A few years ago, my child brought a puzzle home from their 6th-grade math teacher. The solution was to use all the numbers $1−9$ only once and make the equation true. Using a spreadsheet, I was able to calculate the 2 answers: $631892754$ and $631472958$
My problem is I found the spreadsheet and the answers but I don’t remember the original problem. I have tried to recreate it using my spreadsheet formulas, but just not getting anywhere.
I think it was in a format similar to _ _ * _ _ * _ = _ _ ∗_ _ (each underscore a different number $1-9$) Might even have some parenthesizes. I don’t think it had any division, but I could be wrong. I am also fairly certain it was a single equation. I remember showing it to a co-worker the next day and I was able to write the question down from memory. It wasn’t overly complicated since I was able to figure out quickly what was required and it didn’t require any advanced math.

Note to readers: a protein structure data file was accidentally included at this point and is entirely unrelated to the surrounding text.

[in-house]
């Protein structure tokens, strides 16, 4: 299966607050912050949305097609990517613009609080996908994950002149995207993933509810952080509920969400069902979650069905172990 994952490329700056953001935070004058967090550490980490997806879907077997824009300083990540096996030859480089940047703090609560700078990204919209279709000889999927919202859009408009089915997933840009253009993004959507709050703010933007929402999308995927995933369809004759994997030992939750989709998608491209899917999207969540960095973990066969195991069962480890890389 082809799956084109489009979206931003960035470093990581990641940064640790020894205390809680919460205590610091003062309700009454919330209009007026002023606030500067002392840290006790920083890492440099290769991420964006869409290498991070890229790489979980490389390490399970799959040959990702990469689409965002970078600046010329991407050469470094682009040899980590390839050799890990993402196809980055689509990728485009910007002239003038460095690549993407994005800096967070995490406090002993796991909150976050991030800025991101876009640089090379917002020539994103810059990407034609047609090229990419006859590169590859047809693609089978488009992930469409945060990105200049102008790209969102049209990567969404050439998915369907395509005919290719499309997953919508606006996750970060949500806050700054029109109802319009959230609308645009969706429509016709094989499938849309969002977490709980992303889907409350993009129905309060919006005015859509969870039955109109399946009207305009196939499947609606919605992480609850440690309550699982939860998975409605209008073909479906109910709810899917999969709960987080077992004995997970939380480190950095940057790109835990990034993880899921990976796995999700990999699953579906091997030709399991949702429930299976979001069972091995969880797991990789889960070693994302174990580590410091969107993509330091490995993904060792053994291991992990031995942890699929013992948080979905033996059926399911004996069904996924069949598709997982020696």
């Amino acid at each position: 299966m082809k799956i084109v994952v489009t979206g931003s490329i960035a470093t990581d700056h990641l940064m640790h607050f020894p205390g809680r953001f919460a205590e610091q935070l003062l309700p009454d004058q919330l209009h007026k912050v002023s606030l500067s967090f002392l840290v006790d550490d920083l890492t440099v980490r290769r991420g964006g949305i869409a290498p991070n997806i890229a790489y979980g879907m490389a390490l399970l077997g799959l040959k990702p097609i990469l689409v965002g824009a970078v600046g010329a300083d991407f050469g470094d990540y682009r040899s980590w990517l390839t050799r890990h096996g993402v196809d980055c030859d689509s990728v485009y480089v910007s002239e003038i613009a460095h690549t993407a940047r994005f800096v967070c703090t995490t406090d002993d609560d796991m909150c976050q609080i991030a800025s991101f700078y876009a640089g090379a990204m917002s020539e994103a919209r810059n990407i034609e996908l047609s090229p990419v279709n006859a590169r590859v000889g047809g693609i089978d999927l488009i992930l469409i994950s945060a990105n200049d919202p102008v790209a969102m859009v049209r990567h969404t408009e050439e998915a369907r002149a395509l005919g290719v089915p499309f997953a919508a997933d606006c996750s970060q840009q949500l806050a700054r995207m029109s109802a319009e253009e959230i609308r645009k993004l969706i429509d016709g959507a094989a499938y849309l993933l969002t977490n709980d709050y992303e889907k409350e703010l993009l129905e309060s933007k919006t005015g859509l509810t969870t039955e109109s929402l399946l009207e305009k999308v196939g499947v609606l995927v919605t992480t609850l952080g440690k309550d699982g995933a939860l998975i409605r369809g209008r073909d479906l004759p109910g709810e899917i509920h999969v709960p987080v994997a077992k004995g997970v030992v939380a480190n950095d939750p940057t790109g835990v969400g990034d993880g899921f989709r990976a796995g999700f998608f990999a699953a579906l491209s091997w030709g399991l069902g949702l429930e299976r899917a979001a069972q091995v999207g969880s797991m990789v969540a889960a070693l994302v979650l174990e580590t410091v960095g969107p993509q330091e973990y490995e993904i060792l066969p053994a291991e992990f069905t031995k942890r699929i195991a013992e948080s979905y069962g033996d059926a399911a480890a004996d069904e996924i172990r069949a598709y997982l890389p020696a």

These are my formulas from the spreadsheet for the first solution $631892754$.
Step 1: Using all combinations of digits 1, 2, and 5.
Digit $1$ multiplied by digit $5$, divide by digit $2$. Result is digits $3$ and $4$.
Answer must be a whole number greater than 10, cannot end in 0.
Using the first answer $(6∗9)/3=18$
Step 2: Using the digits and the answers from Step 1.
Digit $5$ multiplied by digit $1$ must equal digits $3$ and $4$ multiplied by digit $2$
Using the first answer $9∗6=18∗3$
Step 3: I have 5 numbers, determine which numbers have not been used for each potential answer. Tried all combinations of the remaining 4 digits until I got the answer.
Digit $6$ and $7$ multiplied by digit $1$ must equal digits $8$ and $9$ multiplied by digit $2$
I spent a few hours searching the Internet for this puzzle, but no luck. I am hoping the above information is enough to go on.